Robert Henri was born Robert Henry Cozad in Cincinnati, Ohio. When Henri was ten years old, his father, a gambler and real estate promoter, shot someone in self-defense. The family, fearing for their safety, moved to Atlantic City, New Jersey, changed their name, and passed their two sons off as adopted children. Robert Henri chose a variation on his middle name as his surname. He received his art training at the Pennsylvania Academy of the Fine Arts and then attended the Academy Julian in Paris. After spending several years in Europe, Henri taught at the Philadelphia School of Design for Women and the Chase School of Art (later the New York School of Art), where he led a fight against Academic views. In 1909, Henri established his own school and organized The Eight, a group of artists that rejected restraints from the National Academy of Design. The Eight favored portrayals of contemporary everyday life. Five members of this group, including Henri, became known as the Ashcan School because of their depictions of the seedy side of life. Henri favored portraits of ordinary people, while the remainder of the group focused primarily on everyday street scenes.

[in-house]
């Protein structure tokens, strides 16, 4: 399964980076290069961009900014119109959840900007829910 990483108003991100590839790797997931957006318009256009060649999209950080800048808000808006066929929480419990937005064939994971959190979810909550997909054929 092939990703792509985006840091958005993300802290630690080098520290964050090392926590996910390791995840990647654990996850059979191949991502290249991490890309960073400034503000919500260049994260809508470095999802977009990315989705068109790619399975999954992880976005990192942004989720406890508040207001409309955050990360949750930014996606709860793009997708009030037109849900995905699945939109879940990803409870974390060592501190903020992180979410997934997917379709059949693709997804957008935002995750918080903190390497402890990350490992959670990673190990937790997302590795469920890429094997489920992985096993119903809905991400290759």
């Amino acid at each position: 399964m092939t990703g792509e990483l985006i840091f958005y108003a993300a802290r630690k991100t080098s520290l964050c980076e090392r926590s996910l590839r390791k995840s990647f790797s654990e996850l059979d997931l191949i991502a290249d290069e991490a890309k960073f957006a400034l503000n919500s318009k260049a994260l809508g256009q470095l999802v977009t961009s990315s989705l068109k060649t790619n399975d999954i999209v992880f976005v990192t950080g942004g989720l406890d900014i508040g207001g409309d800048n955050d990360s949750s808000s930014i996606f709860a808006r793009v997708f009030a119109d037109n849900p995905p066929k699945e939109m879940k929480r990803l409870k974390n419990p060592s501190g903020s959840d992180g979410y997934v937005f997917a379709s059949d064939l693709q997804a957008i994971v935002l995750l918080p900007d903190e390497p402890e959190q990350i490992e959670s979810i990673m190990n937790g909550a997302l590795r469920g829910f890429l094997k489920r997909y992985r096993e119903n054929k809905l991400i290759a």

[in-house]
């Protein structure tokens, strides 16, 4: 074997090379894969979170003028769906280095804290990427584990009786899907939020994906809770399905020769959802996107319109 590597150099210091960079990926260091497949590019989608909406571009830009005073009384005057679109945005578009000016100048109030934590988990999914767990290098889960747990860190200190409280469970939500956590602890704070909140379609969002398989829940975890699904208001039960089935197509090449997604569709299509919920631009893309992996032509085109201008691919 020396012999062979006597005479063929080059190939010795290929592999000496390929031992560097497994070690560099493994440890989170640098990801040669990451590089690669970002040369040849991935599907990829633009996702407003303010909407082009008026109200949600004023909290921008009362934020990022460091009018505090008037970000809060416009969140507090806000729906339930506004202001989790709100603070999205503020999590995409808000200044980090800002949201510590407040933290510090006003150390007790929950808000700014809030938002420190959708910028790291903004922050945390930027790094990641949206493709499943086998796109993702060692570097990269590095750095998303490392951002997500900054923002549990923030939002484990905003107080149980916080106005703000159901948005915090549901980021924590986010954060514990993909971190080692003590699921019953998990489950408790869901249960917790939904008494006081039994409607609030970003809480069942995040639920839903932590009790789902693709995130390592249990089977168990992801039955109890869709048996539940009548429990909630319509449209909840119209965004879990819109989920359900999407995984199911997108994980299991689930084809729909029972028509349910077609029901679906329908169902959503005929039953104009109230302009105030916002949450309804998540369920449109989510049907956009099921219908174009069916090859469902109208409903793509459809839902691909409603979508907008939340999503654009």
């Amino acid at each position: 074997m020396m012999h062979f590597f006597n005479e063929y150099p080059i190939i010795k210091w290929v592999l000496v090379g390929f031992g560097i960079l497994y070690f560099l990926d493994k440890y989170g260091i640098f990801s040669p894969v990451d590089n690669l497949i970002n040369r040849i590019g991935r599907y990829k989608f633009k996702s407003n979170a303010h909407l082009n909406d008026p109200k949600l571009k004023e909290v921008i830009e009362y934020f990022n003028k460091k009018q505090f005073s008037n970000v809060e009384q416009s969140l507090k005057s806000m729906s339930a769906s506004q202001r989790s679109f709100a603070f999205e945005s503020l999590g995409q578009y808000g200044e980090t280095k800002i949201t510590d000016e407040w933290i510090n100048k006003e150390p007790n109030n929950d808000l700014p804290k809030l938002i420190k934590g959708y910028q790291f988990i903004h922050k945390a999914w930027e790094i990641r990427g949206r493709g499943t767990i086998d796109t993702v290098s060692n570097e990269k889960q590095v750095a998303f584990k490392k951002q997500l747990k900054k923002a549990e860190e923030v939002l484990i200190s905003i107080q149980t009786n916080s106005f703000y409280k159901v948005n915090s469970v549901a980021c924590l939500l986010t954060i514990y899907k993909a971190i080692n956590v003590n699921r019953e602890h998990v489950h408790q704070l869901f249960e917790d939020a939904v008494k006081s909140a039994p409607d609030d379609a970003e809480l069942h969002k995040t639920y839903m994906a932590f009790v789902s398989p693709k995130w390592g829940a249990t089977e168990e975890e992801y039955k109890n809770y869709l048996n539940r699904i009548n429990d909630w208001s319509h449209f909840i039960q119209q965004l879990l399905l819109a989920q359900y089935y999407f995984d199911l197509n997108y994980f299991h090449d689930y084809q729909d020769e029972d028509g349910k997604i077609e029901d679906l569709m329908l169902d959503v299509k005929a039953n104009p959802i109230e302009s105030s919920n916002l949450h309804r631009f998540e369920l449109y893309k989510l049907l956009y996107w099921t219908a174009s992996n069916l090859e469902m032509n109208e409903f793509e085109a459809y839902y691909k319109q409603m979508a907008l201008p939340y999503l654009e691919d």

In the winter of 1917-1918, Henri began studying the complicated principles of Dynamic Symmetry, which were being advocated by Jay Hambidge who thought he had discovered the arrangement of all organic structure. One of Henri’s artistic forays into Dynamic Symmetry resulted in this portrait of Helen, whose background is influenced by this theory.
Homer, William Innes. Robert Henri and His Circle. New York: Hacker Art Books, 1988.